Content Warning: This article discusses depression and suicide.
Anime films often hit the heart hard. From Your Name to Weathering with You or pretty much any film that has come out of Hiyao Miyazaki’s creativity, these beautifully animated stories often look into the viewer’s fears, hopes, and dreams and show them a part of themselves that they may not realize exist. A Whisker Away, the newest Netflix Original Anime out of Studio Colorido does just this. Directed by Junichi Satoh and Tomotake Shibayama, written by Mari Okada, A Whisker Away focuses on Miyo Sasaki, a young girl with a bright personality and boundless energy. But beneath the mask of happiness that Miyo wears is pain she hides from everyone — even herself.
Having been abandoned by her mother, she feels unwanted and ignored. Additionally, the boy she loves, her friend Hinode, doesn’t acknowledge her affection. Because of this, when she is offered the chance to become a cat, she realizes that the only way to get close to him is to transform. But as the story progresses, the boundary between herself and the cat becomes ambiguous, as she finds herself turning to her cat form for longer periods of time to separate from her pain. Her escapism eventually leads her to give up her life as a human after her confession of love is not only ridiculed by the class bullies, but by Hinode himself.
The power of A Whisker Away comes in Miyo’s duality and how she wears the masks she needs to. One mask is in front of her friends, laughing, smiling, and projecting the identity of an eccentric girl just looking to make the people around her smile. This mask hides her pain, her loneliness, and her depression. It’s the smile she puts on, the jokes she tells. It hits home. While some wear their depression others hide it —I hide it. I smile, I wave, I hold the tiny broken pieces of myself together by throwing myself into more work, by taking on other’s problems. I am here for them. And because I am here for others, I forget to ask who is here for me.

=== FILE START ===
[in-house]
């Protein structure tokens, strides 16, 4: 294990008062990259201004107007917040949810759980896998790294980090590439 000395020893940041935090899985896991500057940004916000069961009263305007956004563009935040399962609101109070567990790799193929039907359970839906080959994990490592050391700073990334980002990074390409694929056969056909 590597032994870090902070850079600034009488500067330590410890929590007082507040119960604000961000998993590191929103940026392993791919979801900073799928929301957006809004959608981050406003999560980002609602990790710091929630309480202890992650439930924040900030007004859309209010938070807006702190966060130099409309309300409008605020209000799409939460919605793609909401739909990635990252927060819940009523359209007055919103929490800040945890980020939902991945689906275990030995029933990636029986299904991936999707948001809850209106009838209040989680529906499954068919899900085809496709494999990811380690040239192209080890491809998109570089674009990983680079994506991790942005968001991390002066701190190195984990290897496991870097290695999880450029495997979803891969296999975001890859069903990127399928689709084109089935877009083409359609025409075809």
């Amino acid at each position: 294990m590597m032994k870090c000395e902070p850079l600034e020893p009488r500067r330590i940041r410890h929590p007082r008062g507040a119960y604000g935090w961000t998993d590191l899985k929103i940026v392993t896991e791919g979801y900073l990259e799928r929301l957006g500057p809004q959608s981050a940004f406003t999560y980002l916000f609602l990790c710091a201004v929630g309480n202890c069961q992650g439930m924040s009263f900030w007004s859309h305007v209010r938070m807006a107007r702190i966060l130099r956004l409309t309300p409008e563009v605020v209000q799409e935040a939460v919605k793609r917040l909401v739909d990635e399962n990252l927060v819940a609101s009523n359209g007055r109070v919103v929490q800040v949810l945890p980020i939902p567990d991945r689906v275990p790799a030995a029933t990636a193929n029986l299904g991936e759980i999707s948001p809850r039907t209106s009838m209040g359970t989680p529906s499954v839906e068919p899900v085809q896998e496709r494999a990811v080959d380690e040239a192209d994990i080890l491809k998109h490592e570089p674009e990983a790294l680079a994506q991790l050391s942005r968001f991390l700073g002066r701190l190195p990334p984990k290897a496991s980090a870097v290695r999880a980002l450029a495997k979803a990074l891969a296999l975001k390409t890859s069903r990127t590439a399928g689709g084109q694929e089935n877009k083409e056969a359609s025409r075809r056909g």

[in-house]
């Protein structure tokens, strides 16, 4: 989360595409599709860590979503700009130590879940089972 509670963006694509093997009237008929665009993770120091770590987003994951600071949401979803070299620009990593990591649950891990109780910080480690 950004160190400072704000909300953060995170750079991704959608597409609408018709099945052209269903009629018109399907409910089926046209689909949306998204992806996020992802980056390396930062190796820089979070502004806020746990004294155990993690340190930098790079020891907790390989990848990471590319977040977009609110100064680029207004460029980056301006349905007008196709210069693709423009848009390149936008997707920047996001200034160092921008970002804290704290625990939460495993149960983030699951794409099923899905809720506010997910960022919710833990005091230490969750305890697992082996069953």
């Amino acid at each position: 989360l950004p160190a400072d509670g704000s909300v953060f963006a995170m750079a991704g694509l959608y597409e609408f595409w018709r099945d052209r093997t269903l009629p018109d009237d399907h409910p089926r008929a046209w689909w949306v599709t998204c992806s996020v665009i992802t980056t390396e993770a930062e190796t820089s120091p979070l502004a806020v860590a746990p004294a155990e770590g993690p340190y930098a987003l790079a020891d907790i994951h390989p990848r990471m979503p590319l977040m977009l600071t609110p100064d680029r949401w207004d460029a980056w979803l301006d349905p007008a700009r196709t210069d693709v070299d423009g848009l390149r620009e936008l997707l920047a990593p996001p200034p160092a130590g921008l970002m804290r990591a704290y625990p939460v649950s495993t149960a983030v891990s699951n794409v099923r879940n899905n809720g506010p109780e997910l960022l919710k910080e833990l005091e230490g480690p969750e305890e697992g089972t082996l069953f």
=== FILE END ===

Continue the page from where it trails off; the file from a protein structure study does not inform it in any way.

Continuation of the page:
Sometimes when we hurt, it’s easier to smile than it is to be vulnerable. In these moments, we look for any way to escape it, to push it away. Turning to escapism, in whatever form, offers us moments to leave behind our pain. It can be movies, writing, music, video games, and in Myiyo’s case, it’s becoming a cat.
The second mask that Miyo wears is a physical one. A white and red cat mask acts as the magical way for her to transform into a cat, bringing her closer to Hinode and allowing her to flee her home, her stepmom, and the painful reminder that her mom isn’t there. Sold to her by the Mask Seller who is looking to exploit her fears and sadness for his personal gain, this cat mask is her only solace. As she escapes into her feline form Miyo hides from the world, refusing to engage it on its terms, instead, trying to build her own.